Africa: Whither Nigeria’s Diplomacy?

By IndepthAfrica
In Article
Jul 31st, 2012


The 19th Ordinary Session of the African Union (AU) held between July 15 and 16 at its headquarters in Addis Ababa, Ethiopia. The session witnessed the dramatic emergence of the South African Home Affairs Minister Nkosazana Dlamini-Zuma as the first female chairperson of the African Union Commission (AUC). Days after, Nigeria’s Minister of Foreign Affairs, Ambassador Olugbenga Ashiru, had been hard put to rationalise the abysmal collapse of Nigeria’s diplomacy in the face of South Africa’s dramatic diplomatic renaissance.

In one breath, he claimed that Nigeria was never in contest with South Africa for the Chair of the AUC. He had said: “You will recall that President Goodluck Jonathan said it many times that this is not a contest between Nigeria and South Africa and that Nigeria is actually not campaigning for anybody. That is the truth. We did not mount any campaign for any country.” But in another breath, he accepted as much that Nigeria did “stand by ECOWAS’ endorsement of the candidature of (the failed) Dr. Jean Ping, the Gabonese Foreign Minister… and that was it. We just took a position which was principled along with our ECOWAS members and we stood by it. But as usual, people can insinuate that once Nigeria was not in the camp of South Africa, it means that Nigeria is against South Africa. We are not against South Africa”.

Somebody once observed rather sarcastically that “Diplomats make it their business to conceal the facts”. Even at that, it could not have added up for Ambassador Ashiru, to so casually obliterate obvious facts. Certainly only the minister and President Jonathan would disbelieve one clear fact that by endorsing ECOWAS’ candidate. Nigeria was truly in a contest it miserably lost.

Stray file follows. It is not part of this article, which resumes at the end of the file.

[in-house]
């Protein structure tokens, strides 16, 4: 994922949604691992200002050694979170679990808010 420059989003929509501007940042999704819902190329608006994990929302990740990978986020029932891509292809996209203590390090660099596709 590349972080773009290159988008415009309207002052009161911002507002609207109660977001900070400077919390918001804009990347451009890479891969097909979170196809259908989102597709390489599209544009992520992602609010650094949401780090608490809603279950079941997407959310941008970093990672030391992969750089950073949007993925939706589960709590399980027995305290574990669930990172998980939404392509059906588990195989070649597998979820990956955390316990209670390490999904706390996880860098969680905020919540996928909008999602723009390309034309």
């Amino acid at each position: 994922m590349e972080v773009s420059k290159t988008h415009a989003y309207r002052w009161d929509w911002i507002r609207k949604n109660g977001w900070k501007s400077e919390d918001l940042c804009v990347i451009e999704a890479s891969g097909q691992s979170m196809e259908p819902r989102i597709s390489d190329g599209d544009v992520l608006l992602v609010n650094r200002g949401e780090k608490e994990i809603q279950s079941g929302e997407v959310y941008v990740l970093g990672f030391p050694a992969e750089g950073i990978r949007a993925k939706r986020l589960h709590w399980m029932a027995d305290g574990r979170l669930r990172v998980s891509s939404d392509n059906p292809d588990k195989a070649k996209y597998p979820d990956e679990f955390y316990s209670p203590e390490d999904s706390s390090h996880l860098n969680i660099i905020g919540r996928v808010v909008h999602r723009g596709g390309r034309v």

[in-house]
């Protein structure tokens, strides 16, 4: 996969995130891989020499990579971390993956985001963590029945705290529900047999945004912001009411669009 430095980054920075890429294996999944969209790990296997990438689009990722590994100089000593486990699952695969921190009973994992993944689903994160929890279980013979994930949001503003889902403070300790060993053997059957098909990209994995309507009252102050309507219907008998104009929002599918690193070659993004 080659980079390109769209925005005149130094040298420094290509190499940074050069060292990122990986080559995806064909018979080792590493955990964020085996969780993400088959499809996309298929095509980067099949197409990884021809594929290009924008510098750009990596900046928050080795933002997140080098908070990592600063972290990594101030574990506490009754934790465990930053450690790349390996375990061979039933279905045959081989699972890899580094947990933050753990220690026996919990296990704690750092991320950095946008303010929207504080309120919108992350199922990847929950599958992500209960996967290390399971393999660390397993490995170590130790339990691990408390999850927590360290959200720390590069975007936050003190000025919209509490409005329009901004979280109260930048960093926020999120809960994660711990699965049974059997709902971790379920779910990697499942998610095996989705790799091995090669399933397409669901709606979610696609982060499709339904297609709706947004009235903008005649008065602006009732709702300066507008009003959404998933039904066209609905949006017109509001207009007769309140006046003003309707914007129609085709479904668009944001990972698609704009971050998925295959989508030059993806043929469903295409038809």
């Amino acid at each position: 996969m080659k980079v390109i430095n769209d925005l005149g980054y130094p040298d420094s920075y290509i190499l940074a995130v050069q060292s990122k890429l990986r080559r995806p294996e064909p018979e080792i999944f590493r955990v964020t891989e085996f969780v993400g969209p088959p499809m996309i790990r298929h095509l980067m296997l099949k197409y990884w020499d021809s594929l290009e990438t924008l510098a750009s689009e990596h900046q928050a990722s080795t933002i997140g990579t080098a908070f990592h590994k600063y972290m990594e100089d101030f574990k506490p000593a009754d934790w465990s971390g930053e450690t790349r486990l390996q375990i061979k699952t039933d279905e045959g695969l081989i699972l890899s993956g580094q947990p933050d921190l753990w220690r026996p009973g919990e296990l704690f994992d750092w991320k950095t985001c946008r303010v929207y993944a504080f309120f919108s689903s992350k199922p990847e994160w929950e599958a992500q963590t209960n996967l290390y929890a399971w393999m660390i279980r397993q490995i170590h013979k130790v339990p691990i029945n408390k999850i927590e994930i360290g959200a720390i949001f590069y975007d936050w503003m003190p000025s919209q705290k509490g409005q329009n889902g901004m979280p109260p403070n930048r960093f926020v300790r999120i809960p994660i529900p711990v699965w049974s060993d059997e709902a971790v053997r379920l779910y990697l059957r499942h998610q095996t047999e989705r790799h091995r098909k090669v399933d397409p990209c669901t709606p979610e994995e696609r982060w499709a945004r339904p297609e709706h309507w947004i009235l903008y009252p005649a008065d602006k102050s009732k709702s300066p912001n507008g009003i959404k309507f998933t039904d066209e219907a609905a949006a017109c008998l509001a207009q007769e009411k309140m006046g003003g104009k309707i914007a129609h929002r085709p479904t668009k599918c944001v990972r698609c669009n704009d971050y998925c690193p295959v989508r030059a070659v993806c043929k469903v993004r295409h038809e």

In any case, Ashiru accepted as much an active promoter of a sub-regional candidate (Gabonese Foreign Minister, Ping) that Nigeria indeed run a miserable campaign compared to the robust campaign of South Africa’s Dlamini-Zuma. He reportedly remarked: “We must admit that South Africa ran a better campaign. You can imagine that South Africa was able to dispatch envoys once or twice to all 51 African states, you can imagine the outcome. If they have worked hard which we must accept, then the result was not a surprise to some of us.”

I think it is simply honourable to accept that South Africa’s victory was well deserved. Conversely, we must abandon diplomatic subterfuge and accept that Nigeria, a leading member of ECOWAS, ran a mediocre campaign. The recent diplomatic double talk, incoherence and wholesale setback for Nigeria in AU underscores the free fall of Nigeria’s diplomacy in general from the hitherto globally acknowledged rise from independence even up to the formation of the AU in 2001.

Both history and bagful of deserved diplomatic achievements in favour of Africa and Africans spanning five decades qualify Nigeria as an unbeatable African leading nation in AU. The body emerged out of the Organisation of Africa Unity (OAU) formed by founding nations that included Nigeria, Ghana, Ethiopia, Liberia, Egypt and other nations in May 25, 1963. South Africa was then not a liberated country.